Asked what incentive Chinese President Xi Jinping has to curtail its reliance on fossil fuels, Mr. Blinken cited global pressure, saying that China wants to avoid being seen as out of step with the rest of the world.
“I think the No. 1 interest is in not being a world outlier,” Mr. Blinken said on CBS’ “Face the Nation.” “And as I said, their own people would benefit dramatically from China taking the necessary steps on climate change. So would the international community. To the extent that China cares about how it’s seen in the world, it also needs to think about stepping up.”
The U.N. climate summit known as COP26 starts Sunday, but Mr. Xi is not attending. In addition, China has not increased its Paris Agreement climate commitment ahead of the meeting in Glasgow, Scotland, while President Biden nearly doubled the U.S. goal on emissions reductions.
What incentive does China, the world’s largest polluter, have to act on climate?— Face The Nation (@FaceTheNation) October 31, 2021
“The number one interest is in not being a world outlier,” @SecBlinken tells @margbrennan, saying the people of China would “dramatically” benefit from taking “necessary steps on climate change” pic.twitter.com/vXZsuEBfbx
“It’s ultimately going to be up to China as now currently the world’s largest emitter to decide whether it is going to do the right, important thing for its own people, but also for everyone around the world,” Mr. Blinken said on CNN’s “State of the Union.”
Under the 2015 Paris agreement, more than 190 countries agreed to implement policies consistent with limiting the rise in global warming to 1.5 degrees Celsius, but a U.N. report released last week found that the world is on track to heat up by 2.7 degrees by the end of the century.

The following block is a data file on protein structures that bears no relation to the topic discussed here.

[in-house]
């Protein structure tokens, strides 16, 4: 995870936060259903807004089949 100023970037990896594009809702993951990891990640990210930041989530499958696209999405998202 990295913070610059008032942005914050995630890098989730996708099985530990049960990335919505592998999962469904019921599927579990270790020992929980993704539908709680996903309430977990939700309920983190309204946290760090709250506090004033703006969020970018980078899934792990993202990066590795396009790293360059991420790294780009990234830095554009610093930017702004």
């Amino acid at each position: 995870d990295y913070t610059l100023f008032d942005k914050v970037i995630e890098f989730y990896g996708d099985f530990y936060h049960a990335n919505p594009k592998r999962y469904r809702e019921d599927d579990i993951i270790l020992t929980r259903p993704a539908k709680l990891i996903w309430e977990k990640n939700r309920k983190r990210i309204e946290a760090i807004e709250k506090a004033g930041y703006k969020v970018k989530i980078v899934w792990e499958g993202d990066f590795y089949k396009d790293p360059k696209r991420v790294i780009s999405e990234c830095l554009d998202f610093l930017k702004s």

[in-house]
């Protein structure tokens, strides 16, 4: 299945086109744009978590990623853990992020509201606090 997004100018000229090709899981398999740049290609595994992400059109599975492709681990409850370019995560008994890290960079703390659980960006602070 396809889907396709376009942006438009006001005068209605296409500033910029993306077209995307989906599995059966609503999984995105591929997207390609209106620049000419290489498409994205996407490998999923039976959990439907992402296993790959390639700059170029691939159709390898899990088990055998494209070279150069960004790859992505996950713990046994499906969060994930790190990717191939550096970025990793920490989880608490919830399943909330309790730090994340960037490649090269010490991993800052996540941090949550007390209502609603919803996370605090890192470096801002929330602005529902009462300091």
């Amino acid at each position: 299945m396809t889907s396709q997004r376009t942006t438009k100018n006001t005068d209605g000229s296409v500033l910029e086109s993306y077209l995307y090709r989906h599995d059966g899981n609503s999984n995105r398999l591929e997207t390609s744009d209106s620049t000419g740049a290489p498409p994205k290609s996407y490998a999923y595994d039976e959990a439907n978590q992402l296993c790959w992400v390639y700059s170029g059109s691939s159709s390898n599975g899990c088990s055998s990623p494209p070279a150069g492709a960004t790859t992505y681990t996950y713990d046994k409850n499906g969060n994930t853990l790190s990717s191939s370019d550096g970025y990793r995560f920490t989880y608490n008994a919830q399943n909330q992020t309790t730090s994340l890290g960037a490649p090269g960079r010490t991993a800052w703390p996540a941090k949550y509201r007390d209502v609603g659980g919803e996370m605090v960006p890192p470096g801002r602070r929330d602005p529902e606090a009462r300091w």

“Unless we’re all in this together taking the steps necessary to keep warming to 1.5 degrees Celsius, then it’s going to be a problem,” said Mr. Blinken.
Mr. Biden set a target in April of reducing U.S. emissions by 50% to 52% by 2030 under the terms of the Paris agreement, which calls for nations to increase their goals every five years.
In 2015, then-President Obama submitted a target of reducing U.S. emissions by 26-28% from 2005 levels by 2025. With four years to go, the U.S. is not on track to meet that goal, even though the nation has led the world in terms of absolute emissions reductions versus as a percentage of its emissions.
China has agreed to reach peak emissions in 2030 and seek to reach carbon neutrality by 2060. In the meantime, the Chinese have continued to build coal-fired plants while increasing their solar energy output.
Critics of U.S. policies warn that China will seek to take advantage of the Biden administration’s move away from fossil fuels to improve its strategic position, while Mr. Blinken said the U.S. would exert pressure on the communist nation.
“We are pressing to get an agreement to make sure that countries don’t finance coal projects internationally,” said Mr. Blinken. “This is one of the biggest drivers of emissions around the world, but you’re right, we have to actually do what we say and make sure that others that have not made the necessary commitments, including China, now the world’s largest emitter, actually step up and do the right thing.”
• Valerie Richardson can be reached at email@example.com.
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